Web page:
1-4 1st couple set to each other. Then 1st man casts off to 2nd place as 1st woman, starting slightly to her left, makes a petronella turn to end facing down in 1st place between 2nd couple who step up.
5-8 LIGO (or L-shape) set and link:-
' 2nd and 1st women with 2nd, 1st and 3rd men set taking hands in an L shape. 2nd man at the vertex faces in diagonally with arms at right angles.
' 2nd woman (with left hand free) dances diagonally across to 3rd man's place while the other four pull right shoulders back and cast clockwise to form a new L shape with 2nd man again at the vertex between 1st and 3rd women on the women's side and 1st and 3rd men across in 1st place.
9-12 Repeat the LIGO set and link figure from new places. This time 3rd woman dances diagonally across to 1st man's place as the other four cast clockwise. The corners are now diagonally opposite their starting places, 1st man is in 2nd place on the women's side and 1st woman is on the centre line in 3rd place.
13-16 1st couple dance clockwise around each other, passing right shoulder, starting by making a wide loop about half way round, moving into the centre. Then coming towards each other they birl (or turn tightly about one and a half times with the right hand) to end facing their 1st corner position (3rd corner person).
17-20 1st couple dance half a diagonal reel of four with 1st corners, starting by passing right shoulder. They then pass left shoulders with each other (a wave-like wiggle) to face 2nd corner position (4th corner person).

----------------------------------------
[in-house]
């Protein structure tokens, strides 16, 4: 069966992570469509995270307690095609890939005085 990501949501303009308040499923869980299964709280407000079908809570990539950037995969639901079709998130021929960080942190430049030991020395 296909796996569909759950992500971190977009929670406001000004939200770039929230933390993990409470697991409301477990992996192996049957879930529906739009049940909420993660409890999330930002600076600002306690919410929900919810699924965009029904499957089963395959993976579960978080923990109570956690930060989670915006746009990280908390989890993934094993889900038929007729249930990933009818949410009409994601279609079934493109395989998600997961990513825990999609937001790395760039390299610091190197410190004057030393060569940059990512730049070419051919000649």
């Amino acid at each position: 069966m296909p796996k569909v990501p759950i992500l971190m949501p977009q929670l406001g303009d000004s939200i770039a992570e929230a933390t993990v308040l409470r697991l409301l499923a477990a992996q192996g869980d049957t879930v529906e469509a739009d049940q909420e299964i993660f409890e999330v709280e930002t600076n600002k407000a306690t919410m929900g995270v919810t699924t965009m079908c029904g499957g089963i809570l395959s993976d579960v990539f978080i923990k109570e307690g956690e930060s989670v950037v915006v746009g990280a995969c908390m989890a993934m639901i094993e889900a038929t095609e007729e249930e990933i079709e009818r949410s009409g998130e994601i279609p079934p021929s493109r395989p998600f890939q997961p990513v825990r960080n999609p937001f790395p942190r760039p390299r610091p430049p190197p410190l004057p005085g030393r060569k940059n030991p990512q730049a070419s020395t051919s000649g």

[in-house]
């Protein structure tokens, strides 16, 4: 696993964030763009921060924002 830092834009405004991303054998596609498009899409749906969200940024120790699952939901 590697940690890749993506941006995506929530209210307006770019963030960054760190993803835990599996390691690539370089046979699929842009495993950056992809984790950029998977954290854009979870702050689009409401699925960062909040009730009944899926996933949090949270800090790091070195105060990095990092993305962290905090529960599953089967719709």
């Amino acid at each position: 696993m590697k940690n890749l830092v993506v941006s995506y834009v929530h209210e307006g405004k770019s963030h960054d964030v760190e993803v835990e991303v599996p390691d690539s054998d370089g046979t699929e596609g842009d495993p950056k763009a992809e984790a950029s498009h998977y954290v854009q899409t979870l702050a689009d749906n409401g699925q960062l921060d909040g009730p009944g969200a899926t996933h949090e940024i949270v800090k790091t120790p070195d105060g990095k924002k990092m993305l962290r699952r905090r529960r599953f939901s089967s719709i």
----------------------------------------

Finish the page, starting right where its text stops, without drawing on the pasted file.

21-24 1st couple dance half a diagonal reel of four with 2nd corners, starting by passing right shoulder. They then pass right shoulders with each other to end in 2nd place on their own side.
25-32 All circle six hands round and back, ending in the order 2,1,3.
(Dance Crib compiled by the deviser, Murrough Landon, CC BY-SA August 2019)
Bars 5-12 represent the LIGO detector which has two 4 km long arms arranged in an L shape. Bars 13-16 show the circling and merging black holes. The wiggly reels are the resulting gravitational waves and the final circle is for the Nobel Prize medallions awarded by the Swedish Academy in recognition of this amazing scientific achievement.
(Dance Information by the deviser, Murrough Landon, CC BY-SA August 2019)
They were proposed by Henri Poincaré in 1905 and subsequently predicted in 1916 by Albert Einstein on the basis of his general theory of relativity. Gravitational waves transport energy as gravitational radiation, a form of radiant energy similar to electromagnetic radiation. Newton's law of universal gravitation, part of classical mechanics, does not provide for their existence, since that law is predicated on the assumption that physical interactions propagate instantaneously (at infinite speed) - showing one of the ways the methods of classical physics are unable to explain phenomena associated with relativity.
Gravitational-wave astronomy is a branch of observational astronomy that uses gravitational waves to collect observational data about sources of detectable gravitational waves such as binary star systems composed of white dwarfs, neutron stars, and black holes; and events such as supernovae, and the formation of the early universe shortly after the Big Bang.
On 11 February 2016, the LIGO and Virgo Scientific Collaboration announced they had made the first direct observation of gravitational waves. The observation was made five months earlier, on 14 September 2015, using the Advanced LIGO detectors. The gravitational waves originated from the merging of a binary black hole system. After the initial announcement the LIGO instruments detected two more confirmed, and one potential, gravitational wave events. In August 2017, the two LIGO instruments and the Virgo instrument observed a fourth gravitational wave from merging black holes, and a fifth gravitational wave from a binary neutron star merger. Several other gravitational wave detectors are planned or under construction.